America devoted exclusively to aquatic Ute, and its value as an advertising medium in
^ tank with other species, as they herd . „,
made known on application. is the only magazine .„
Foreign remittances should be by
an aquarium the ^ habit IS noticeable though they be perplexed by the presence of other fishes,
* T^^AroT-T^ cj-t Editor POYSER W. A. T^^r^r... T- r.»TTo»*«xT D ui- u Publisher JOSEPH E. BAUSMAN ^. ^,^ TJ » r.L-1 J u542 E. Girard Avenue, Philadelphia ______^^^____-_—___—-^^
kinds of foods. cut
would never touch
Rainbow Darters or
was some of
(BtJicostoina cocrulemn) for almost a year on this food, and this species is very difficult to keep in an aquarium for any considerable length of time. G P. von .
The Unity Hatchery The average
people the ponds.
breeder of goldfish or
the tropical species aptly terms his estab-
lishment a "hatchery," inasmuch as there seems to be no diminutive of the name. These little laboratories of aquatic biology, measureable in square feet, form quite a contrast to the vast commercial hatcheries specializing in food and game fishes.
the Unity Hatchery,
proportion to this great exp. .nse. Last spring between sixty and seventy million yellow perch and two hundred Cjuite in
and fifty to three hundred thousand small-mouth black bass were hatched. More than thirteen million fishes and eggs have been shipped away during a single month. Bass and perch are not by any means more the only fishes of Unity waters than twenty-two species are known to ;
From them came
smaller kinds, those
Ftindnliis diaphaiius (killifish), RhinichtJiys
(black-nosed dace), R. (long-nosed dace), Nofropia
(shiner), Ahranns crysolcucas (roach), and Bxoglossum maxillingua. These little fishes are used primarily as food for game fishes placed in waters cornutiis
Vistaâ€” Unity Hatchery
enterprise covers a water area of nearly
lacking such forage. At Unity sunfishes and eels are persona non grata, it being the opinion that they enter into hard competition with the more valuable fishes and destroy more than they are worth. Mr. Ernest Clive Brown, manager of the Unity Hatchery, is not only interested in food and game fishes, but in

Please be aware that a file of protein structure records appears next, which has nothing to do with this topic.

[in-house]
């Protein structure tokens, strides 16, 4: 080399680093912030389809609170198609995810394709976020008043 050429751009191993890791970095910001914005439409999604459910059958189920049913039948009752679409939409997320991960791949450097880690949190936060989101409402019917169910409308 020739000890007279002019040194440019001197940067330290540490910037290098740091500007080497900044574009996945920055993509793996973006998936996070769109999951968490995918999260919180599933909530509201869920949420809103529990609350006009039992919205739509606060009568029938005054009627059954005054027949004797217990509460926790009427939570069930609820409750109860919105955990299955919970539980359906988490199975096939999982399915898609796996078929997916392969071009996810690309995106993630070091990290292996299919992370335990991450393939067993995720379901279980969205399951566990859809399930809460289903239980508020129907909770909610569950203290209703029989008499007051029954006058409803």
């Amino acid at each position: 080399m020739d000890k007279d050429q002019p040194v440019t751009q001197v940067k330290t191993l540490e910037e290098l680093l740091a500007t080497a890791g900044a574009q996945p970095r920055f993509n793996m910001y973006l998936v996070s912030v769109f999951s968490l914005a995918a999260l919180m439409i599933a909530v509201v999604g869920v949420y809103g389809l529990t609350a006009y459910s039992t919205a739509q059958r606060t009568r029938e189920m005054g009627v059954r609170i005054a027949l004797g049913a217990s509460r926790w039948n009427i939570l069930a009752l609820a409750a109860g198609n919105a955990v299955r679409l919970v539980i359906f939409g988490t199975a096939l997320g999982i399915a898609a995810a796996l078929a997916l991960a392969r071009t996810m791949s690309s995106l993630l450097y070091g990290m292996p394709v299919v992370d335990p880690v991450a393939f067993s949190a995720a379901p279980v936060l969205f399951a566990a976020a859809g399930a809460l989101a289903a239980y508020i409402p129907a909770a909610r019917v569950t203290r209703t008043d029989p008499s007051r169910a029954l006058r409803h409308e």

"aquarium fishes," too. Incidentally he is an enthusiastic admirer of Aquatic Life, and declares that it should be brought to the attention of all persons interested in aquaria.
Philadelphia Goldfish Fanciers regular meeting of the PhiladelFanciers' Society was held Goldfish phia in Saull's Hall, 802 West Girard avenue,
Wednesday evening, January 17th. The regular competition for the meeting v^^as among single-tailed goldfishes.
scopes; blue ribbon, Gustav Armbruster red ribbon, Joseph E. Tyler; yellow ribScaleless Singlebon, Charles Hinkle. Mrs. Elizabeth blue, tailed Telescopes; Ahlers; red, Francis X. Garcia; yellow, Scaled Nymphs, blue Charles Hinkle. Scaleless ribbon, William J. Christy. Nymphs, blue, Mrs. Elizabeth Ahlers: reel,
Charles Hinkle; yellow, William
competition was held for the silver cup presented by Mr. Charles E. Visel for the best calico broadtail telescope the winning fish was entered and bred by Joseph E. Bausman. The judges in both competitions were Messrs. Thomas Ayling, R. L. Harding special
Copeland, F. G. Jones, William Leeds. H. L. F. Naber and F. A. Packard. Tropical fishes were shown by Walter H. Chute on an electrically illu-
was crowded on all and the members kept busy explain-
ing the principles of the self-sustaining acjuarium and the points of interest of the various fishes. As a result of the exhibition
new members, making
a total of forty-
four to date.
Inasmuch as the show
the January meeting of the society, the meeting was held on the 19th, one week later than usual. hall of the
of Natural History
has been secured for future meetings, which will be held on the second Friday of each month. Walter H. Chute, Secretary.
A dip-tub for the removal of humus or sediment from the bottom of the aquarium is an essential tool to the fish fancier.
and James Fleming.
consist of a straight glass
Messrs. Sidney Skillman, Charles H. English, Charles C. Hampel, Robert F. Sheppard and Wil-
The proposed amendment
to the by-
laws changing the method of judging fish from the point system to that of
comparison was defeated. The next regular meeting will be held on Wednesday evening, February 21st.
The competition telescopes
will be for ribbon-tailed
be awarded in each ardson, Secretary.
Three ribbons will Fred Rich-
The first public exhibition of the Bosthe ton Aciuarium Society was held Mechanics' Building, January 9th to 13th inclusive, in conjunction with the Bos-